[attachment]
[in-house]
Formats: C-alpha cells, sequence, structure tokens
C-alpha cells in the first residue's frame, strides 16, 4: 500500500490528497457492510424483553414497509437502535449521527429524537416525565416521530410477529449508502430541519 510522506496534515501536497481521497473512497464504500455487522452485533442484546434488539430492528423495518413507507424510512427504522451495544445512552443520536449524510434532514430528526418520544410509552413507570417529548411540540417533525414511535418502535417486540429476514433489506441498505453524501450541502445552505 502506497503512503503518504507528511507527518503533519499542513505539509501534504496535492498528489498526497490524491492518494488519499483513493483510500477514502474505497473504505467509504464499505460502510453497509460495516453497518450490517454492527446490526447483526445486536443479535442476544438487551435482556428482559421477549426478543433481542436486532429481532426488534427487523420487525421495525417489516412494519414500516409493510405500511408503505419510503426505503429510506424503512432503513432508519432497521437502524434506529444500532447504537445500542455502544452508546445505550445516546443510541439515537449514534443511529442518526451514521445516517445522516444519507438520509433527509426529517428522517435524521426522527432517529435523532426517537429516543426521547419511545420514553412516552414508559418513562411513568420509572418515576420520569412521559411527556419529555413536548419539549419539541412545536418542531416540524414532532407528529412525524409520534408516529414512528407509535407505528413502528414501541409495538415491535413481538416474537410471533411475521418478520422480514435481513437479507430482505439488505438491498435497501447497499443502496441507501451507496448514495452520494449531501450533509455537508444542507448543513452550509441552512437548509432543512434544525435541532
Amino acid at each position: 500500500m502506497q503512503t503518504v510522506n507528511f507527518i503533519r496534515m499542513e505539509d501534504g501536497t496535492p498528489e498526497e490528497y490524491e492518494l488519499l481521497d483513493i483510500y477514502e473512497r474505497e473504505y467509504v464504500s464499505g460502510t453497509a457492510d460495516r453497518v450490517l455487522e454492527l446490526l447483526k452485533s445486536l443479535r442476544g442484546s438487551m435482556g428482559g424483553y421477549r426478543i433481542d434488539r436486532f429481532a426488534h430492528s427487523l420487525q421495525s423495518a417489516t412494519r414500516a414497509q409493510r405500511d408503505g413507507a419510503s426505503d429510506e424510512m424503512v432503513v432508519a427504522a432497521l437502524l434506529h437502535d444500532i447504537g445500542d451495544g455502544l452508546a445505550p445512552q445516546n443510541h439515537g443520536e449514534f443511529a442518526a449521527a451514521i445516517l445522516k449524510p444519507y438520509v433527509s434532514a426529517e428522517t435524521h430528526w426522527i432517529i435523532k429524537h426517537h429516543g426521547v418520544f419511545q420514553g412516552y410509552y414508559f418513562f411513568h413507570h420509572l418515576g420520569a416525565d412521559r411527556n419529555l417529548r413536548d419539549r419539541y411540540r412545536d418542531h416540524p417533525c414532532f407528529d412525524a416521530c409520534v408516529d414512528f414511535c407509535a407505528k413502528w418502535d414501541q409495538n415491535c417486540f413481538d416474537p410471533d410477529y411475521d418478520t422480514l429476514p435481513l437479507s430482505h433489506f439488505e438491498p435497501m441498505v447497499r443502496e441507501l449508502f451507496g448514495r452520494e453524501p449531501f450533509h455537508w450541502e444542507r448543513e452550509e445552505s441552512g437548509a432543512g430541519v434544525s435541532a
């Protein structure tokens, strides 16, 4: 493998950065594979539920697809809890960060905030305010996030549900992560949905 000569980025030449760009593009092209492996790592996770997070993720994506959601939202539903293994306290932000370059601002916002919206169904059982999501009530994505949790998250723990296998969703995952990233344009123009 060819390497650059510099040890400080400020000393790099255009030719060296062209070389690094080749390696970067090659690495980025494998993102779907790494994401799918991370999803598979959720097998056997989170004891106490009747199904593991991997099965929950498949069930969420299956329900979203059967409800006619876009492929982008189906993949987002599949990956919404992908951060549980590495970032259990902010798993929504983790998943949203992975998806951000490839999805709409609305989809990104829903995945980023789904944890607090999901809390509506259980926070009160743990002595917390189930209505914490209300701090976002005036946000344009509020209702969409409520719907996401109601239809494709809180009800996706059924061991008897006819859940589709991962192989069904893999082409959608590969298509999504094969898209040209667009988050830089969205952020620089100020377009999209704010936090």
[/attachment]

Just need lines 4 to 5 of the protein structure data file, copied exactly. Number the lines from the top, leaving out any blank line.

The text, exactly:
Amino acid at each position: 500500500m502506497q503512503t503518504v510522506n507528511f507527518i503533519r496534515m499542513e505539509d501534504g501536497t496535492p498528489e498526497e490528497y490524491e492518494l488519499l481521497d483513493i483510500y477514502e473512497r474505497e473504505y467509504v464504500s464499505g460502510t453497509a457492510d460495516r453497518v450490517l455487522e454492527l446490526l447483526k452485533s445486536l443479535r442476544g442484546s438487551m435482556g428482559g424483553y421477549r426478543i433481542d434488539r436486532f429481532a426488534h430492528s427487523l420487525q421495525s423495518a417489516t412494519r414500516a414497509q409493510r405500511d408503505g413507507a419510503s426505503d429510506e424510512m424503512v432503513v432508519a427504522a432497521l437502524l434506529h437502535d444500532i447504537g445500542d451495544g455502544l452508546a445505550p445512552q445516546n443510541h439515537g443520536e449514534f443511529a442518526a449521527a451514521i445516517l445522516k449524510p444519507y438520509v433527509s434532514a426529517e428522517t435524521h430528526w426522527i432517529i435523532k429524537h426517537h429516543g426521547v418520544f419511545q420514553g412516552y410509552y414508559f418513562f411513568h413507570h420509572l418515576g420520569a416525565d412521559r411527556n419529555l417529548r413536548d419539549r419539541y411540540r412545536d418542531h416540524p417533525c414532532f407528529d412525524a416521530c409520534v408516529d414512528f414511535c407509535a407505528k413502528w418502535d414501541q409495538n415491535c417486540f413481538d416474537p410471533d410477529y411475521d418478520t422480514l429476514p435481513l437479507s430482505h433489506f439488505e438491498p435497501m441498505v447497499r443502496e441507501l449508502f451507496g448514495r452520494e453524501p449531501f450533509h455537508w450541502e444542507r448543513e452550509e445552505s441552512g437548509a432543512g430541519v434544525s435541532a
């Protein structure tokens, strides 16, 4: 493998950065594979539920697809809890960060905030305010996030549900992560949905 000569980025030449760009593009092209492996790592996770997070993720994506959601939202539903293994306290932000370059601002916002919206169904059982999501009530994505949790998250723990296998969703995952990233344009123009 060819390497650059510099040890400080400020000393790099255009030719060296062209070389690094080749390696970067090659690495980025494998993102779907790494994401799918991370999803598979959720097998056997989170004891106490009747199904593991991997099965929950498949069930969420299956329900979203059967409800006619876009492929982008189906993949987002599949990956919404992908951060549980590495970032259990902010798993929504983790998943949203992975998806951000490839999805709409609305989809990104829903995945980023789904944890607090999901809390509506259980926070009160743990002595917390189930209505914490209300701090976002005036946000344009509020209702969409409520719907996401109601239809494709809180009800996706059924061991008897006819859940589709991962192989069904893999082409959608590969298509999504094969898209040209667009988050830089969205952020620089100020377009999209704010936090």